In 2013 the Cornbury Music Festival charity partners were Helen & Douglas House, ROSY, and Save The Children. The Festival also supported several other local organisations.

Totals raised for charity were as follows:

Charlbury Pre-School Hog Roast – £8,730

Great Tew School Tea For Tew Tea Tent – £7,810

Save The Children – c.£3,500

R.O.S.Y Respite Care for Oxfordshire’s Sick Youngsters – £500

Helen & Douglas House Children’s Hospice – £3,308

Charlbury Rainbows (Brownies) – £570


Helen & Douglas House

Helen & Douglas House is a hospice for children and young adults in East Oxford.  There are two hospice houses across the garden from one another; Helen House for children from birth to 16 and Douglas House for young adults, aged between 17 and 35.  We provide vital respite breaks, end of life care and post bereavement support to families who have children and young adults with life shortening conditions living in Oxfordshire and the surrounding areas.  It costs over £5 million a year to run the two hospice houses and we receive only 15% of this from the NHS and other statutory bodies.  The rest is raised through voluntary donations from groups, individuals and businesses in our local communities.

When children and young adults stay with us we make sure that, as well as providing superb specialist care, we offer opportunities and experiences they might not get otherwise, such as music therapy.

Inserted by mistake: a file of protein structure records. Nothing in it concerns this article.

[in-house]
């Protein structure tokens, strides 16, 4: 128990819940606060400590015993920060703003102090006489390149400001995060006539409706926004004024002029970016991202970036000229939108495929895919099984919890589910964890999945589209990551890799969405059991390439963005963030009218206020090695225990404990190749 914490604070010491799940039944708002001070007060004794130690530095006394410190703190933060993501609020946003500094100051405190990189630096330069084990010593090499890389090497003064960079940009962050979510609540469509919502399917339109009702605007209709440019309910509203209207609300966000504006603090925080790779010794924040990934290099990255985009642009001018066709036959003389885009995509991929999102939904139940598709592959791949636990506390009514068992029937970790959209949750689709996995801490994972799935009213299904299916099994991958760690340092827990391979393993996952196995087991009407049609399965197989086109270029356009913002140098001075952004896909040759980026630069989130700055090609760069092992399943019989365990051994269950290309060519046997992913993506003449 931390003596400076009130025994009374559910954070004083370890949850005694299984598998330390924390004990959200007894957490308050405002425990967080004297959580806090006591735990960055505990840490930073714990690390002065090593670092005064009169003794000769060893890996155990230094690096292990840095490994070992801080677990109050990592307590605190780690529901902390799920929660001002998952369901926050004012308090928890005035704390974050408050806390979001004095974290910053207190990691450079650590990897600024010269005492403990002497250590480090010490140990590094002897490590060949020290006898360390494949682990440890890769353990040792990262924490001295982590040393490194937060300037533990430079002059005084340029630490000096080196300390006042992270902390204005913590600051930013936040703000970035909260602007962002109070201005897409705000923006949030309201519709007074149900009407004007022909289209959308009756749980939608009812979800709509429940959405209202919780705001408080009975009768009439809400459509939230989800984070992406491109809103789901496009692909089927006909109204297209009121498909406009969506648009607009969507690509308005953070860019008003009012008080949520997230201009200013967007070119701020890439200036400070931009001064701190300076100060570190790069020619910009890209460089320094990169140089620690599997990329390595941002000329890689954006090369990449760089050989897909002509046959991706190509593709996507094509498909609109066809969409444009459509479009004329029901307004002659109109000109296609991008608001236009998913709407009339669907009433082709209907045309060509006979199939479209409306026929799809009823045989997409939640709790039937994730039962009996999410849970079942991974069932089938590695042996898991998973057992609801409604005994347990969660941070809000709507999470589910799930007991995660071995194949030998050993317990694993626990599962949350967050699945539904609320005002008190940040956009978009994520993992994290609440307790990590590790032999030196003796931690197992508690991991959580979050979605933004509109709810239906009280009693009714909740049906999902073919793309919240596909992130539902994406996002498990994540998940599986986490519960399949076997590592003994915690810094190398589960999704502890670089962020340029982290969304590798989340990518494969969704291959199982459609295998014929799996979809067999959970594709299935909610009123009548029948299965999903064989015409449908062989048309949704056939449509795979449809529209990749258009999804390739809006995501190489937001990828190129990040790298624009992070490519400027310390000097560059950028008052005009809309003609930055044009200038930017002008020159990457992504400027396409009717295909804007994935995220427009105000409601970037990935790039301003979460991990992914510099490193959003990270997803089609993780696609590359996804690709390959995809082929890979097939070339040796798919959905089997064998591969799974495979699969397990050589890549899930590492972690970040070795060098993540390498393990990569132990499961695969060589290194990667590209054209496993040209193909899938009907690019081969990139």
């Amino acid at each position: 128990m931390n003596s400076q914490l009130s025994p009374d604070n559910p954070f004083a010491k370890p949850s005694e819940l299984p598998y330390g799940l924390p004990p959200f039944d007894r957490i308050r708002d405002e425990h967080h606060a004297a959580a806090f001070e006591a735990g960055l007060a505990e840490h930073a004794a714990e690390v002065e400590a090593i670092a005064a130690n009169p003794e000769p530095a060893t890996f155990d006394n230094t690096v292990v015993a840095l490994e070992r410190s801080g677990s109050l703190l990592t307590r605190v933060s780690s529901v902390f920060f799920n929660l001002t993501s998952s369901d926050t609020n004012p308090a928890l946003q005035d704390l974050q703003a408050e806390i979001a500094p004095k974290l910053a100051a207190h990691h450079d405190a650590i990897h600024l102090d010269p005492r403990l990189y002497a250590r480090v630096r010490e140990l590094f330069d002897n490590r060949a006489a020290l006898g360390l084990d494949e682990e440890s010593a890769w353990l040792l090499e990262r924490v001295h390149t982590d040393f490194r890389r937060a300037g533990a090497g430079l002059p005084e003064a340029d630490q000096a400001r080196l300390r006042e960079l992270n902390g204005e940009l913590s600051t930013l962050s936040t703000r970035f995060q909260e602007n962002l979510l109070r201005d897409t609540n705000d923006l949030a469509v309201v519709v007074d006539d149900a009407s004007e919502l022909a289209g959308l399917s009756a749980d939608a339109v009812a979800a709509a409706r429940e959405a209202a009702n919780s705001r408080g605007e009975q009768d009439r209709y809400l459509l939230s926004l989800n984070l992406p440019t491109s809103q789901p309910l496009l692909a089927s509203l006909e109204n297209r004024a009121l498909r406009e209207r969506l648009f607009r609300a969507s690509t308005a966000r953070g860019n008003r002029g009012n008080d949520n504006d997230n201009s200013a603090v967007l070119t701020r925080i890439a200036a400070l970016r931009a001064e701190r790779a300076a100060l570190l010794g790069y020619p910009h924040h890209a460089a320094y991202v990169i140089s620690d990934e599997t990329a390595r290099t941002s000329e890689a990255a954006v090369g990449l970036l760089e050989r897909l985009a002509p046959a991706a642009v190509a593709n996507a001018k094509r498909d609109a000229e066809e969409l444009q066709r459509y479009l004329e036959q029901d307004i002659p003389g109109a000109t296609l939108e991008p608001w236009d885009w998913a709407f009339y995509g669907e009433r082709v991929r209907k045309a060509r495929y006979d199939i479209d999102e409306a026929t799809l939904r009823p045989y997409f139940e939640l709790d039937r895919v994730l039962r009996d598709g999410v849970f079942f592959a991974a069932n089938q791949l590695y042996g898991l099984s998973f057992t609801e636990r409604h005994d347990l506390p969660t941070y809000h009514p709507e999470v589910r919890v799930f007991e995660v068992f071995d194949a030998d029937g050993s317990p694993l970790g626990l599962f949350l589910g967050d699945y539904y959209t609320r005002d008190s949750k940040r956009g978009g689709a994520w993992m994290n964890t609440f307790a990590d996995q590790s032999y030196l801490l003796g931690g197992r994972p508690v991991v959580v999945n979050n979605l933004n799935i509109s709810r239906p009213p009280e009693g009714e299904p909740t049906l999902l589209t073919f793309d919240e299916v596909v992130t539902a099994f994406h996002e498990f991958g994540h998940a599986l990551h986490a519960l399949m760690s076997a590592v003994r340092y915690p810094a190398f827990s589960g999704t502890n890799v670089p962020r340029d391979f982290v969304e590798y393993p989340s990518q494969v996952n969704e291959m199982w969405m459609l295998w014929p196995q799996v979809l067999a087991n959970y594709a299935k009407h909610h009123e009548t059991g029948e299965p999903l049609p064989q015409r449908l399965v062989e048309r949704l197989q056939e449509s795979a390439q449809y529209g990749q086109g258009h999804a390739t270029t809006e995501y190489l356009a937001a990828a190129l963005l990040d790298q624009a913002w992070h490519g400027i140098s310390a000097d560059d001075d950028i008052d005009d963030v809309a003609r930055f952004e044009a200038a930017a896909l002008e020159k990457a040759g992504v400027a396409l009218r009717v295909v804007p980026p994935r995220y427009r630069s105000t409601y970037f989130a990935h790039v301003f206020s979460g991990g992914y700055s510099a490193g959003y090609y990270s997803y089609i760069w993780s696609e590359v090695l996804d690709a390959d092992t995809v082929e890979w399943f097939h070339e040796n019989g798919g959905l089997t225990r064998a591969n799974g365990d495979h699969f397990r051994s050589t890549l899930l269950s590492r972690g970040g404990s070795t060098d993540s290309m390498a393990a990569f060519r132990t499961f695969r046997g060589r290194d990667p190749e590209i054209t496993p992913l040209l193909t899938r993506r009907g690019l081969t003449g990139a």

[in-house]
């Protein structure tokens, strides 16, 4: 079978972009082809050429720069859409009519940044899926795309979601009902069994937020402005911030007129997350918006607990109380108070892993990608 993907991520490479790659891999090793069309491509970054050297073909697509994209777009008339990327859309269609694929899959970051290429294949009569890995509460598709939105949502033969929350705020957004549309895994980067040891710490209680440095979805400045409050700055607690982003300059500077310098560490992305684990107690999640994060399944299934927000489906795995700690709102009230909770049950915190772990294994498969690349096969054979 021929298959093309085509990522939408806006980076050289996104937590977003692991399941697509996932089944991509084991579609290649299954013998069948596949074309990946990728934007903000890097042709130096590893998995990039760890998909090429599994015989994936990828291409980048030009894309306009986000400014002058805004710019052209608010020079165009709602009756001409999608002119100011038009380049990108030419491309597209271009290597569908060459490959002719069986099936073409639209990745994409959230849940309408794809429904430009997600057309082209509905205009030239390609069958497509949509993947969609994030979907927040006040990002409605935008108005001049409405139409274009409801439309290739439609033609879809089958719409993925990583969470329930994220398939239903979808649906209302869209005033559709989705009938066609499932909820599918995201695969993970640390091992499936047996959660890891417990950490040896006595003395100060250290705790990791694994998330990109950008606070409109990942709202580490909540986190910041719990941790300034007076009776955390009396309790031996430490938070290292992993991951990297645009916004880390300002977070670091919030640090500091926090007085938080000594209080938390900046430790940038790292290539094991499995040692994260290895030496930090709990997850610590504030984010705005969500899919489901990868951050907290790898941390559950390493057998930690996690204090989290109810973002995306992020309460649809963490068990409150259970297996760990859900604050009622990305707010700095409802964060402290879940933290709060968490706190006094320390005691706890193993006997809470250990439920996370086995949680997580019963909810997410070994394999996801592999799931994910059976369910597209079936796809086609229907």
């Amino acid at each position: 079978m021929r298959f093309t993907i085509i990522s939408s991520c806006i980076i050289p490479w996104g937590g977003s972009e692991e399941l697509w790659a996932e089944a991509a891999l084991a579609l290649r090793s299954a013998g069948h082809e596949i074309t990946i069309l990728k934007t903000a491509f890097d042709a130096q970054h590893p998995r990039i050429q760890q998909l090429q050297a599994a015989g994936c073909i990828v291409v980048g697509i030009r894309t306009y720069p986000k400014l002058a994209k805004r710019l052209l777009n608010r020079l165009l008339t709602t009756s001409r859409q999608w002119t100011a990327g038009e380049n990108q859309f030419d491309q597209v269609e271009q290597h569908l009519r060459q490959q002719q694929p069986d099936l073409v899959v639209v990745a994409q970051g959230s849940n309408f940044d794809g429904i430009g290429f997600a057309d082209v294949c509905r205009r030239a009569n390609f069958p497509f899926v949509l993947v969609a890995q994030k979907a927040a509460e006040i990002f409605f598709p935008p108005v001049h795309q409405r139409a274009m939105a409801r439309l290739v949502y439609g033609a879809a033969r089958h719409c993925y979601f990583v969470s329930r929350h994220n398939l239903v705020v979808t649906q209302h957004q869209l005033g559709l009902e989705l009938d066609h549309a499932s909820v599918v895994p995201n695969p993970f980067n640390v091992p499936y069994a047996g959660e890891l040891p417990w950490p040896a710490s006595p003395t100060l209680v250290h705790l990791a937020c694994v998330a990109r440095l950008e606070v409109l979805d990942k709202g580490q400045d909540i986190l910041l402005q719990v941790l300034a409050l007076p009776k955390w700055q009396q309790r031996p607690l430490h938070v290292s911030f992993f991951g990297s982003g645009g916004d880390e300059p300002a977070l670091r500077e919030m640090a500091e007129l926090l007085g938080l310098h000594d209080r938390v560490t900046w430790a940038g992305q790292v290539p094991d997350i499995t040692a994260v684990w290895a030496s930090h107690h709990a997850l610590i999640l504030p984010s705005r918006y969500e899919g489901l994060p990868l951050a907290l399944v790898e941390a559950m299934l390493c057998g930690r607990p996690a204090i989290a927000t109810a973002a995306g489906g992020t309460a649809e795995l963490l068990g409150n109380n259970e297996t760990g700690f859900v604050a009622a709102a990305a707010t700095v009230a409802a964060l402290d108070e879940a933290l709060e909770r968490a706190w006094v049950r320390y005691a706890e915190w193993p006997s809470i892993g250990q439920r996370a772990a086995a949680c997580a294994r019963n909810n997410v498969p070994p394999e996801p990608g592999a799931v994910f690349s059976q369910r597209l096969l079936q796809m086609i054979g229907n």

H&D House 2          H&D House 1


Music therapist Ceridwen explains “The point of music therapy is to see what the child still can do rather than what they can no longer do.  So often the family see what their child is unable to do and yet in music it’s one of those amazing things where the child can still respond.  Hearing is one of the last senses, so even when a child is really ill, there’s still a musical response.”



ROSY (Respite nursing for Oxfordshire’s Sick Youngsters)

It is often difficult to contemplate, but some children are born with life limiting or chronic conditions and others develop them early in their lives.

Most can be nursed at home, it is what their families want, for it is often better for the children to be with their loved ones, their own pets, toys and familiar surroundings but this need places an enormous burden on the families.

The demands on the National Health Service, often victim of its’ own success, mean that support to these families is understandably limited; this is where ROSY comes in.